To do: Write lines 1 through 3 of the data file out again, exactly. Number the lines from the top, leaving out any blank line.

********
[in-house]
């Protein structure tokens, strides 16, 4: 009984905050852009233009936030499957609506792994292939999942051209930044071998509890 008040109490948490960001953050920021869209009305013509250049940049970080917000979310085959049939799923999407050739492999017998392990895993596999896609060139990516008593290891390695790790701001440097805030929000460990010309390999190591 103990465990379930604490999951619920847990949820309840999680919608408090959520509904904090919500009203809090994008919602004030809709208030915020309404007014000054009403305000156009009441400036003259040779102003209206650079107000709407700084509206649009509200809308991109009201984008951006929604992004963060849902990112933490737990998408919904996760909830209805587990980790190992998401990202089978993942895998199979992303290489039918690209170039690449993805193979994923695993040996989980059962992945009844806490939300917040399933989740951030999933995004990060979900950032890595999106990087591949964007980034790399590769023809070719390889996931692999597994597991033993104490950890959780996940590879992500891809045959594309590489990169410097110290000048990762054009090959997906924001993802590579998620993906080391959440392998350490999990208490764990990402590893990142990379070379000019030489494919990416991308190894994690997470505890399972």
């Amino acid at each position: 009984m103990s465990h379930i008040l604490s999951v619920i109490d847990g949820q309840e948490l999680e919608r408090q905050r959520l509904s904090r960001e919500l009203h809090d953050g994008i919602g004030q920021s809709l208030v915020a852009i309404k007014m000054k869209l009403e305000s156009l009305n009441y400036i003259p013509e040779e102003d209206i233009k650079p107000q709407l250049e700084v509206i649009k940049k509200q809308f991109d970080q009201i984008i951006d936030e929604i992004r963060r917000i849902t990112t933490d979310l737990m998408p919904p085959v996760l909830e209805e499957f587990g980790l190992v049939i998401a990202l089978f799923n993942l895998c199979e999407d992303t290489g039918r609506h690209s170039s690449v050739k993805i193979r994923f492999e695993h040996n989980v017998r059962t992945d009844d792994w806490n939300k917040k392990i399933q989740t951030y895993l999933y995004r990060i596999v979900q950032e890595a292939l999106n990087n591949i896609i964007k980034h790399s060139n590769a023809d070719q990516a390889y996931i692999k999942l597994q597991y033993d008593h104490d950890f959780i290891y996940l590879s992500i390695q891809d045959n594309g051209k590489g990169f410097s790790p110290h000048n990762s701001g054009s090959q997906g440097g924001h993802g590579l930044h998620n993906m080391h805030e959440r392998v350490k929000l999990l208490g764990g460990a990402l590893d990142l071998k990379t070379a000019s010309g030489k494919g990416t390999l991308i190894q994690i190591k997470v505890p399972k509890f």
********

[in-house]
């Protein structure tokens, strides 16, 4: 009984905050852009233009936030499957609506792994292939999942051209930044071998509890 008040109490948490960001953050920021869209009305013509250049940049970080917000979310085959049939799923999407050739492999017998392990895993596999896609060139990516008593290891390695790790701001440097805030929000460990010309390999190591 103990465990379930604490999951619920847990949820309840999680919608408090959520509904904090919500009203809090994008919602004030809709208030915020309404007014000054009403305000156009009441400036003259040779102003209206650079107000709407700084509206649009509200809308991109009201984008951006929604992004963060849902990112933490737990998408919904996760909830209805587990980790190992998401990202089978993942895998199979992303290489039918690209170039690449993805193979994923695993040996989980059962992945009844806490939300917040399933989740951030999933995004990060979900950032890595999106990087591949964007980034790399590769023809070719390889996931692999597994597991033993104490950890959780996940590879992500891809045959594309590489990169410097110290000048990762054009090959997906924001993802590579998620993906080391959440392998350490999990208490764990990402590893990142990379070379000019030489494919990416991308190894994690997470505890399972």
């Amino acid at each position: 009984m103990s465990h379930i008040l604490s999951v619920i109490d847990g949820q309840e948490l999680e919608r408090q905050r959520l509904s904090r960001e919500l009203h809090d953050g994008i919602g004030q920021s809709l208030v915020a852009i309404k007014m000054k869209l009403e305000s156009l009305n009441y400036i003259p013509e040779e102003d209206i233009k650079p107000q709407l250049e700084v509206i649009k940049k509200q809308f991109d970080q009201i984008i951006d936030e929604i992004r963060r917000i849902t990112t933490d979310l737990m998408p919904p085959v996760l909830e209805e499957f587990g980790l190992v049939i998401a990202l089978f799923n993942l895998c199979e999407d992303t290489g039918r609506h690209s170039s690449v050739k993805i193979r994923f492999e695993h040996n989980v017998r059962t992945d009844d792994w806490n939300k917040k392990i399933q989740t951030y895993l999933y995004r990060i596999v979900q950032e890595a292939l999106n990087n591949i896609i964007k980034h790399s060139n590769a023809d070719q990516a390889y996931i692999k999942l597994q597991y033993d008593h104490d950890f959780i290891y996940l590879s992500i390695q891809d045959n594309g051209k590489g990169f410097s790790p110290h000048n990762s701001g054009s090959q997906g440097g924001h993802g590579l930044h998620n993906m080391h805030e959440r392998v350490k929000l999990l208490g764990g460990a990402l590893d990142l071998k990379t070379a000019s010309g030489k494919g990416t390999l991308i190894q994690i190591k997470v505890p399972k509890f």